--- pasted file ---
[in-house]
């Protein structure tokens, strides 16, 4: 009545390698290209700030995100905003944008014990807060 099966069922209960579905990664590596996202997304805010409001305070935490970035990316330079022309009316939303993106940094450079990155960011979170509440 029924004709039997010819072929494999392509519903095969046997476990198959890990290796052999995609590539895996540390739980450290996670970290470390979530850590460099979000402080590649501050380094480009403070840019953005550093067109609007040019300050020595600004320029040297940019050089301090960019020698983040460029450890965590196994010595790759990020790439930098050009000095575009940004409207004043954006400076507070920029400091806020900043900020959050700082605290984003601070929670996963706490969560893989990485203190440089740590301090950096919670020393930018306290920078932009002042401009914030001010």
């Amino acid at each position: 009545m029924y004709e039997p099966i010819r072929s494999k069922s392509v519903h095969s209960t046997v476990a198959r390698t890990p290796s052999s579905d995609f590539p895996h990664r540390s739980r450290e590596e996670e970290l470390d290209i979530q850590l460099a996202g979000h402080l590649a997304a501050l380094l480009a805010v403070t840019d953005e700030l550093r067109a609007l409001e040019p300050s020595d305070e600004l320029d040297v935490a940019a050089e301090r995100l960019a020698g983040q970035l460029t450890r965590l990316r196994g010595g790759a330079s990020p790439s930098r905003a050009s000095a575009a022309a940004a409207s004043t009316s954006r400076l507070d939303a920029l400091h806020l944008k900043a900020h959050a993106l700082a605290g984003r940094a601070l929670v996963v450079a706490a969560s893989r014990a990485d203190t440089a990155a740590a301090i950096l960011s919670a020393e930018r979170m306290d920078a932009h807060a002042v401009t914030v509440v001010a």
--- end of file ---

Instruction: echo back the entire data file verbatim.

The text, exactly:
[in-house]
């Protein structure tokens, strides 16, 4: 009545390698290209700030995100905003944008014990807060 099966069922209960579905990664590596996202997304805010409001305070935490970035990316330079022309009316939303993106940094450079990155960011979170509440 029924004709039997010819072929494999392509519903095969046997476990198959890990290796052999995609590539895996540390739980450290996670970290470390979530850590460099979000402080590649501050380094480009403070840019953005550093067109609007040019300050020595600004320029040297940019050089301090960019020698983040460029450890965590196994010595790759990020790439930098050009000095575009940004409207004043954006400076507070920029400091806020900043900020959050700082605290984003601070929670996963706490969560893989990485203190440089740590301090950096919670020393930018306290920078932009002042401009914030001010």
């Amino acid at each position: 009545m029924y004709e039997p099966i010819r072929s494999k069922s392509v519903h095969s209960t046997v476990a198959r390698t890990p290796s052999s579905d995609f590539p895996h990664r540390s739980r450290e590596e996670e970290l470390d290209i979530q850590l460099a996202g979000h402080l590649a997304a501050l380094l480009a805010v403070t840019d953005e700030l550093r067109a609007l409001e040019p300050s020595d305070e600004l320029d040297v935490a940019a050089e301090r995100l960019a020698g983040q970035l460029t450890r965590l990316r196994g010595g790759a330079s990020p790439s930098r905003a050009s000095a575009a022309a940004a409207s004043t009316s954006r400076l507070d939303a920029l400091h806020l944008k900043a900020h959050a993106l700082a605290g984003r940094a601070l929670v996963v450079a706490a969560s893989r014990a990485d203190t440089a990155a740590a301090i950096l960011s919670a020393e930018r979170m306290d920078a932009h807060a002042v401009t914030v509440v001010a």